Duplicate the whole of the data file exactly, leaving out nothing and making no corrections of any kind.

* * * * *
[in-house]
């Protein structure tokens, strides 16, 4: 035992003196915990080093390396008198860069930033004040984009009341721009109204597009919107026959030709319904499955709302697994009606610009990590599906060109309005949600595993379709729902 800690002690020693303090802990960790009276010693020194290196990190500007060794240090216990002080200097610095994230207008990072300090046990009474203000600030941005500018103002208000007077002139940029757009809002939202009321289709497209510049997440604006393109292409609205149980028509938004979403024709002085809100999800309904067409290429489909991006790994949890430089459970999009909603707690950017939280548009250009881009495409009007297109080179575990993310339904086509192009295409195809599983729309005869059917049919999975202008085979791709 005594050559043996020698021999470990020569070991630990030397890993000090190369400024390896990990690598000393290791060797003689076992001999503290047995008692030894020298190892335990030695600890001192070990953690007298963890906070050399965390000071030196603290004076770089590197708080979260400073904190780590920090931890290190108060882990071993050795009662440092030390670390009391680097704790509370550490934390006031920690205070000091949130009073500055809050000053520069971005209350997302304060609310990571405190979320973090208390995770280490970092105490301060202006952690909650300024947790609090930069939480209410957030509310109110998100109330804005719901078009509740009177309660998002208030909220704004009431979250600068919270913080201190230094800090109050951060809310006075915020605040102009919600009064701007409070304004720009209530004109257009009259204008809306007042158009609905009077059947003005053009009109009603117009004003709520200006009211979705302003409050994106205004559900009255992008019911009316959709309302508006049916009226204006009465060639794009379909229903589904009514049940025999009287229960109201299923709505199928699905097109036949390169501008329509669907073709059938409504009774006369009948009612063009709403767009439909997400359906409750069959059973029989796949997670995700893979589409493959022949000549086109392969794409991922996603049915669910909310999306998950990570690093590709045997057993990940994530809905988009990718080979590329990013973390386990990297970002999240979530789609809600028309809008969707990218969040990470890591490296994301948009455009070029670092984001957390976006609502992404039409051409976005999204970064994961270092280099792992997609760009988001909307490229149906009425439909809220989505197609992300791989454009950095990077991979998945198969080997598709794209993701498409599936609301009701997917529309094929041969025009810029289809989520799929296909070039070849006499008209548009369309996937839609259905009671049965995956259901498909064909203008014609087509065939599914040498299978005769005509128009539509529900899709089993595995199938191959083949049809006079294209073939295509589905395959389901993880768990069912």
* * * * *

[in-house]
């Protein structure tokens, strides 16, 4: 035992003196915990080093390396008198860069930033004040984009009341721009109204597009919107026959030709319904499955709302697994009606610009990590599906060109309005949600595993379709729902 800690002690020693303090802990960790009276010693020194290196990190500007060794240090216990002080200097610095994230207008990072300090046990009474203000600030941005500018103002208000007077002139940029757009809002939202009321289709497209510049997440604006393109292409609205149980028509938004979403024709002085809100999800309904067409290429489909991006790994949890430089459970999009909603707690950017939280548009250009881009495409009007297109080179575990993310339904086509192009295409195809599983729309005869059917049919999975202008085979791709 005594050559043996020698021999470990020569070991630990030397890993000090190369400024390896990990690598000393290791060797003689076992001999503290047995008692030894020298190892335990030695600890001192070990953690007298963890906070050399965390000071030196603290004076770089590197708080979260400073904190780590920090931890290190108060882990071993050795009662440092030390670390009391680097704790509370550490934390006031920690205070000091949130009073500055809050000053520069971005209350997302304060609310990571405190979320973090208390995770280490970092105490301060202006952690909650300024947790609090930069939480209410957030509310109110998100109330804005719901078009509740009177309660998002208030909220704004009431979250600068919270913080201190230094800090109050951060809310006075915020605040102009919600009064701007409070304004720009209530004109257009009259204008809306007042158009609905009077059947003005053009009109009603117009004003709520200006009211979705302003409050994106205004559900009255992008019911009316959709309302508006049916009226204006009465060639794009379909229903589904009514049940025999009287229960109201299923709505199928699905097109036949390169501008329509669907073709059938409504009774006369009948009612063009709403767009439909997400359906409750069959059973029989796949997670995700893979589409493959022949000549086109392969794409991922996603049915669910909310999306998950990570690093590709045997057993990940994530809905988009990718080979590329990013973390386990990297970002999240979530789609809600028309809008969707990218969040990470890591490296994301948009455009070029670092984001957390976006609502992404039409051409976005999204970064994961270092280099792992997609760009988001909307490229149906009425439909809220989505197609992300791989454009950095990077991979998945198969080997598709794209993701498409599936609301009701997917529309094929041969025009810029289809989520799929296909070039070849006499008209548009369309996937839609259905009671049965995956259901498909064909203008014609087509065939599914040498299978005769005509128009539509529900899709089993595995199938191959083949049809006079294209073939295509589905395959389901993880768990069912």